The Strand in London; things you might not know

The Strand in London connects Trafalgar Square with Fleet Street, or the West End with the City of London. It is about one kilometre and 200 meters long. In the Middle Ages it was a road for horses. They built numerous aristocratic palaces, such as Savoy Palace, of which now only Savoy Chapel remains.

The Strand was once a street of private homes, although it doesn’t seem so now. For example, we recall Durham House from Tudor times.

The Strand was the road that ran along the Thames before the Embankments were built. Somerset House was once right on the river. The Strand in London has a long history At number 396 is the headquarters of the Observer, the oldest Sunday newspaper in the world, founded in 1791.

Look at what remains of the sculptures at Zimbabwe House at number 429. They are by the sculptor Jacob Epstein and initially declared obscene by bishops and other religious figures.

They were however partially destroyed by the South Rhodesia government when it took over the building.  At 216 is the Twining shop where you can visit a small tea museum

At the end of the 1800s the Strand had almost all the theatres in London, now only three remain Bush House on the Strand was originally an office building for secret services but from the Second World War it became the main headquarters of the BBC radio.

At number 440 is the historic Coutts bank founded by the Scottish goldsmith John Campbell in 1692, the bank was then sold to the Scottish banker James Coutts who moved the headquarters to London in 1904. Unknown London: St Olave Hart Street At number 414 is the famous Adelphi Theatre, built in 1806 by John Scott, a merchant who wanted to promote the career of his daughter Jane who wanted to be an actress.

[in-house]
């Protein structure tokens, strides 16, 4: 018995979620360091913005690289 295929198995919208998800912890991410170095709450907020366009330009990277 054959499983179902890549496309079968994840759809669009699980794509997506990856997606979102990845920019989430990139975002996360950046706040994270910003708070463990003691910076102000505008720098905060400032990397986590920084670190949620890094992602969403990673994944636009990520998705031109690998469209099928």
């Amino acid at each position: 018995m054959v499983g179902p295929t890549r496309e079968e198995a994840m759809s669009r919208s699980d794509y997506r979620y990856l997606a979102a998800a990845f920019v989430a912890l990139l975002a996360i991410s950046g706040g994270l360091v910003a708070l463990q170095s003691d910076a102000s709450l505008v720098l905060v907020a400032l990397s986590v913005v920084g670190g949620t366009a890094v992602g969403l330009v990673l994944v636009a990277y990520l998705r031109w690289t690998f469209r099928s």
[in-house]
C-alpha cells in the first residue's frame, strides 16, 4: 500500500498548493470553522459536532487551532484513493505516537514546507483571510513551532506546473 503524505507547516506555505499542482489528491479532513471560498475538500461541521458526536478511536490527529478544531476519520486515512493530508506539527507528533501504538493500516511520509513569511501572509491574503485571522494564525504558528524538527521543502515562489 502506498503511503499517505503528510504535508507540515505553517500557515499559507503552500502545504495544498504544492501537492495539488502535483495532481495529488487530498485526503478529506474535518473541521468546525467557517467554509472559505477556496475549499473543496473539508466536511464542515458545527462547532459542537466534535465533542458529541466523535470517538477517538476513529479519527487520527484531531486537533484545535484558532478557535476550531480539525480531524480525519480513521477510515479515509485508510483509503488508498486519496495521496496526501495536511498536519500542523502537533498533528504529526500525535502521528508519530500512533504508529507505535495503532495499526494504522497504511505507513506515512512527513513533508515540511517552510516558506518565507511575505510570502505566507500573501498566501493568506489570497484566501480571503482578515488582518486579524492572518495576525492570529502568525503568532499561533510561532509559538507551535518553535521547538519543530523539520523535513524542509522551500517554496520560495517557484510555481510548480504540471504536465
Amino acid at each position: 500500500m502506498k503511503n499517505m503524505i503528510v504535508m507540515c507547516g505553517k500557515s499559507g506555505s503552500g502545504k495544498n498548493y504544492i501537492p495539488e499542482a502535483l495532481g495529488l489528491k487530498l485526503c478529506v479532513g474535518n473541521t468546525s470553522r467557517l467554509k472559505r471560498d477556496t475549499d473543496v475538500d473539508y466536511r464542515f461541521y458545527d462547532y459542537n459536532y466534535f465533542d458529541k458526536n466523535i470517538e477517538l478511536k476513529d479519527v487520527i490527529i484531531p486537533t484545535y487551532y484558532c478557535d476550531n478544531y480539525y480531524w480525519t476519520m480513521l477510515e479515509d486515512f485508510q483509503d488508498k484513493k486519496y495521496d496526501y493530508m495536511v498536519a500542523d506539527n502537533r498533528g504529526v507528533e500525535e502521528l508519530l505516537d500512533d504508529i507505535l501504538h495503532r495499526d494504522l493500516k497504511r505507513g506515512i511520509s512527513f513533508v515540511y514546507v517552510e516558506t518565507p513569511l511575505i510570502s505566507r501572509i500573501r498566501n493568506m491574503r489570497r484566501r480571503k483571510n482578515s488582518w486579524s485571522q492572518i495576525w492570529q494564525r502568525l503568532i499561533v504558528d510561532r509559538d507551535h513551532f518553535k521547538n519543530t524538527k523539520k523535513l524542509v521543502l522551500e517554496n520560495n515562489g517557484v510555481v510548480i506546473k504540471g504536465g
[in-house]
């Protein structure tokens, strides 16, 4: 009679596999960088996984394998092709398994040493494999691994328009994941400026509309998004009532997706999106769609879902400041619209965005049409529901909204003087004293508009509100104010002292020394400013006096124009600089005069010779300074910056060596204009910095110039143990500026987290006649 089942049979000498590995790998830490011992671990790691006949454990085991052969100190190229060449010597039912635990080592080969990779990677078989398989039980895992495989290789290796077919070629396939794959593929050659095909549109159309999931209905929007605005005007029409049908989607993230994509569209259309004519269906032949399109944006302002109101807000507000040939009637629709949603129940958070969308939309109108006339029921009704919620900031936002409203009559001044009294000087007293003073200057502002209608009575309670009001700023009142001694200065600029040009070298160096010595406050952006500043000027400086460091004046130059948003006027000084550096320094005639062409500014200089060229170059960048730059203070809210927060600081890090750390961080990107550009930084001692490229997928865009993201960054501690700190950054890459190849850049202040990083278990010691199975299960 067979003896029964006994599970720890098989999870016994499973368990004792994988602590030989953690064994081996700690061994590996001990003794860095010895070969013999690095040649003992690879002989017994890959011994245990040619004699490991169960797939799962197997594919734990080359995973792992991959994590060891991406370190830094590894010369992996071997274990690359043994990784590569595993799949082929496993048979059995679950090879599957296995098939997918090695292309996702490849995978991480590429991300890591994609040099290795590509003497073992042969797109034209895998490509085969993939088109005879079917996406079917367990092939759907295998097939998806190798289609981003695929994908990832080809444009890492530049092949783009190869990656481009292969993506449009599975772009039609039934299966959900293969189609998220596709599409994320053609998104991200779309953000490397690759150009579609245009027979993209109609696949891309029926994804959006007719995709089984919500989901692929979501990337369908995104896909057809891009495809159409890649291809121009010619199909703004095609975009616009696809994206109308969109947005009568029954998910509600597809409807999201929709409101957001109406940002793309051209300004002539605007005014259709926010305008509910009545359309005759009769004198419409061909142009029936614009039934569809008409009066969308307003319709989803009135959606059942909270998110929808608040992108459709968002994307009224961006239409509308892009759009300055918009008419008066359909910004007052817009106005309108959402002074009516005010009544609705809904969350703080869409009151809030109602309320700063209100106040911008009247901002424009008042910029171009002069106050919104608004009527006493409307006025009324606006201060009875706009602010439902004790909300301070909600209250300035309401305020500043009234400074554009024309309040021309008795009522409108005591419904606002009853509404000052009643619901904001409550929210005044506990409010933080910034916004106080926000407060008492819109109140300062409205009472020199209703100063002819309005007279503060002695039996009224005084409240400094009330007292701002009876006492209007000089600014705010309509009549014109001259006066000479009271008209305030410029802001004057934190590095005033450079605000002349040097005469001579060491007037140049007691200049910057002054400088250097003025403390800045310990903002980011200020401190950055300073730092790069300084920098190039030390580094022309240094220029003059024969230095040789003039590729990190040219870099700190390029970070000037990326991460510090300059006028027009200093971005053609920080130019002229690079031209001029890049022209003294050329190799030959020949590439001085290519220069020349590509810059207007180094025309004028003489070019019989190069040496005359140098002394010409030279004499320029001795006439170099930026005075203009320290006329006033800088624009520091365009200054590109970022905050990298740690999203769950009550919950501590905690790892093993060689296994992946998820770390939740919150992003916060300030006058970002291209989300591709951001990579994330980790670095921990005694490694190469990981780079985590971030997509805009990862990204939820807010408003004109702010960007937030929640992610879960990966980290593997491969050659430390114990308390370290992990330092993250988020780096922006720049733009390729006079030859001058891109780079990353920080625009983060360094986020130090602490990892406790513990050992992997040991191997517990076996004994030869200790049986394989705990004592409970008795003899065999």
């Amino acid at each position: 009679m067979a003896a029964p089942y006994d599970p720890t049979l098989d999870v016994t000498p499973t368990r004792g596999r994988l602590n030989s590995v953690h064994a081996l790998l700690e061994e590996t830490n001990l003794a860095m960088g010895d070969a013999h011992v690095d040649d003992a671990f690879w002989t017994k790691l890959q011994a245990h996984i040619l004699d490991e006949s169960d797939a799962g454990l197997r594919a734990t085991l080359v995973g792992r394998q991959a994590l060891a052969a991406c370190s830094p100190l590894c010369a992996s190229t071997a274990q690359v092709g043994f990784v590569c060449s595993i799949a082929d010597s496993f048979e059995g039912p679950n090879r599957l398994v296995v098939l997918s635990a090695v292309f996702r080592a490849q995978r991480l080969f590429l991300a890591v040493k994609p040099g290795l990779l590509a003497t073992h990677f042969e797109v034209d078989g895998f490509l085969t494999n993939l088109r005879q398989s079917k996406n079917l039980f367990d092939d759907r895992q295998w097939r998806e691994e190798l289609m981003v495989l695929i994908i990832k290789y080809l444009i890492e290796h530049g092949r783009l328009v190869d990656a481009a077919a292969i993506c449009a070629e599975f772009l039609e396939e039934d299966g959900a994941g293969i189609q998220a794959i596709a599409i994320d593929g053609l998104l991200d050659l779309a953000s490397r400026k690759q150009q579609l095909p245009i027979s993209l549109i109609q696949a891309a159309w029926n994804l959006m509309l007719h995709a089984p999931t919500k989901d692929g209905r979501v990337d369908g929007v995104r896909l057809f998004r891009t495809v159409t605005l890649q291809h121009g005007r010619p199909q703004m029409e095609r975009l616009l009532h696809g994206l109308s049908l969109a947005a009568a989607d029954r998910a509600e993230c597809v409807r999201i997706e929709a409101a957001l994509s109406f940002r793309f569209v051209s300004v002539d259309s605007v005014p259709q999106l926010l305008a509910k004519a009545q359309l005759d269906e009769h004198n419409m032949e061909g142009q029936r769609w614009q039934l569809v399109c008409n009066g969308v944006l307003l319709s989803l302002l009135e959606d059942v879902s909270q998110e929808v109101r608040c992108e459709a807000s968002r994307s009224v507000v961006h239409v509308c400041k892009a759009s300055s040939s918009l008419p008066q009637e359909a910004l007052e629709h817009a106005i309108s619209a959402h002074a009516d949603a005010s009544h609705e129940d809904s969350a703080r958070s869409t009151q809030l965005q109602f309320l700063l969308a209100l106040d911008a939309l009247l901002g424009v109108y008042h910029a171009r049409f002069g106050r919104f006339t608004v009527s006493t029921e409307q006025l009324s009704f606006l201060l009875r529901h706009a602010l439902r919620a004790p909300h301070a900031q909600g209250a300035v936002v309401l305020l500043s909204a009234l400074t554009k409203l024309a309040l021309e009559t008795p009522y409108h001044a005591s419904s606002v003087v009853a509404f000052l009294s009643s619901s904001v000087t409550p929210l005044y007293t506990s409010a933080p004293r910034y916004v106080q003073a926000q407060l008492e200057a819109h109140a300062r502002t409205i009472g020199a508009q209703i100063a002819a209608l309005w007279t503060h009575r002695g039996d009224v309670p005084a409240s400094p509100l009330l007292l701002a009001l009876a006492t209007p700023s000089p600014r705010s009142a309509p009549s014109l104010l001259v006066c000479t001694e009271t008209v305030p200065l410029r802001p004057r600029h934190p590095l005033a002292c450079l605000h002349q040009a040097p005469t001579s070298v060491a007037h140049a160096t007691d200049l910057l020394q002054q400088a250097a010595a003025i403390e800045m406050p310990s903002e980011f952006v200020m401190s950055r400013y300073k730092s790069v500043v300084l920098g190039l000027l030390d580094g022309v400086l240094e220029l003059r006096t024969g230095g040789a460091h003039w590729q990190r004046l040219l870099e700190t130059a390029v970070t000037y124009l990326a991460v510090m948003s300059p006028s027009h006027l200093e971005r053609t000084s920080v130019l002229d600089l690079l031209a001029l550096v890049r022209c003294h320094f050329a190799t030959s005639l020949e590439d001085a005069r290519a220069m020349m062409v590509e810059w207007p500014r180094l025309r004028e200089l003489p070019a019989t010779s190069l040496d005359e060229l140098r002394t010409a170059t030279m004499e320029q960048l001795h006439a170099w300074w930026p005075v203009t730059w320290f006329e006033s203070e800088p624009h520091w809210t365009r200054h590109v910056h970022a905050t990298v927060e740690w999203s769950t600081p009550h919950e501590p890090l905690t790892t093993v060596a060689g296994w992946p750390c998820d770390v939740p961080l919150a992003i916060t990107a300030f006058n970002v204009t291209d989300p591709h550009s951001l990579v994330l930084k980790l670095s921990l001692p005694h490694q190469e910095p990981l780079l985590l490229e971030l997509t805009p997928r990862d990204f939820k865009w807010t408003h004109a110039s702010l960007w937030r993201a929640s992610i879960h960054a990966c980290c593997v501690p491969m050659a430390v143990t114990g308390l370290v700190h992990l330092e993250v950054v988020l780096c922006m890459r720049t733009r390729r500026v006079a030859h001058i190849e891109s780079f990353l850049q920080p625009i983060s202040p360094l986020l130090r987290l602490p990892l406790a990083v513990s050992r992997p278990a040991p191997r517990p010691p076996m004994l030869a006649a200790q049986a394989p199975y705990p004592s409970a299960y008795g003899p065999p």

Somerset House is also located on the Strand in London. At number 80 you can also see Shell-Mex House, the offices of the Shell oil company since 1930. It is an art deco style building with the largest clock in London. On the Strand in London there was also the Aldwych tube station.

It was initially on the Piccadilly Line and was called the Strand until 1915 when it was renamed Aldwych. In 1930 it was closed and was used during World War II to hide ancient treasures from the British Museum.

It was reopened towards the end of the Second World War and closed again in 1994.The Strand has two pedestrian areas on which there are two churches: St Mary-le-Strand and St Clement Danes, when the Strand was enlarged they should have been demolished, but at the eventually it was decided to leave them in the middle of traffic.

On the Strand you will also see the imposing and neo-Gothic Royal Court of Justice, the court for civil and non-criminal cases. There is also King’s College, a fairly recent university founded in 1828 by the Duke of Wellington as an Anglican university. A university building on the Strand is from the 1960s in pure Brutalist style. Somerset House and Charing Cross Station are also located on the Strand.

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